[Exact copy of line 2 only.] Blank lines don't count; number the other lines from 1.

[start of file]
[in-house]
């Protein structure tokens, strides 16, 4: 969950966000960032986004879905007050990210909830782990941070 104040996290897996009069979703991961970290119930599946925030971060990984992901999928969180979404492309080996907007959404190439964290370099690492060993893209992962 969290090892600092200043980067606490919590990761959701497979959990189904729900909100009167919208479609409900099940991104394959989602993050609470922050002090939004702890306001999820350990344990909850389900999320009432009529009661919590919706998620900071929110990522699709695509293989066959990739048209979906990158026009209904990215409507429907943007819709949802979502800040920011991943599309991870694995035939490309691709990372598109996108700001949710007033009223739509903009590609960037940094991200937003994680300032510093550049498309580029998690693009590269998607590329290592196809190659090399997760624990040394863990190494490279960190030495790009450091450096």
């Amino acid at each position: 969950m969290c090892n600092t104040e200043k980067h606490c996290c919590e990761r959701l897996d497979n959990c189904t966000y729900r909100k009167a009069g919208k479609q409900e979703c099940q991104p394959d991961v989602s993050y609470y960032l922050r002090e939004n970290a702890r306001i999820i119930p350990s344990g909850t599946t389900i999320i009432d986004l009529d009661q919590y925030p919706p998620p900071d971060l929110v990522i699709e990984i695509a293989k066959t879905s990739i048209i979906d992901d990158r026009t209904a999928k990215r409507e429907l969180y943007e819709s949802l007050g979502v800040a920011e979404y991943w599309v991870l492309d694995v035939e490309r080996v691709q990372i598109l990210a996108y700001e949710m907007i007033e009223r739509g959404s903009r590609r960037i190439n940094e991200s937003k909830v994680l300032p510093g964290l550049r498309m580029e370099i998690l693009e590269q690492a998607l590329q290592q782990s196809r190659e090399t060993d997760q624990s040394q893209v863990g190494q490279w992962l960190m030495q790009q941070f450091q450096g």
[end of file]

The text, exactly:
């Protein structure tokens, strides 16, 4: 969950966000960032986004879905007050990210909830782990941070 104040996290897996009069979703991961970290119930599946925030971060990984992901999928969180979404492309080996907007959404190439964290370099690492060993893209992962 969290090892600092200043980067606490919590990761959701497979959990189904729900909100009167919208479609409900099940991104394959989602993050609470922050002090939004702890306001999820350990344990909850389900999320009432009529009661919590919706998620900071929110990522699709695509293989066959990739048209979906990158026009209904990215409507429907943007819709949802979502800040920011991943599309991870694995035939490309691709990372598109996108700001949710007033009223739509903009590609960037940094991200937003994680300032510093550049498309580029998690693009590269998607590329290592196809190659090399997760624990040394863990190494490279960190030495790009450091450096």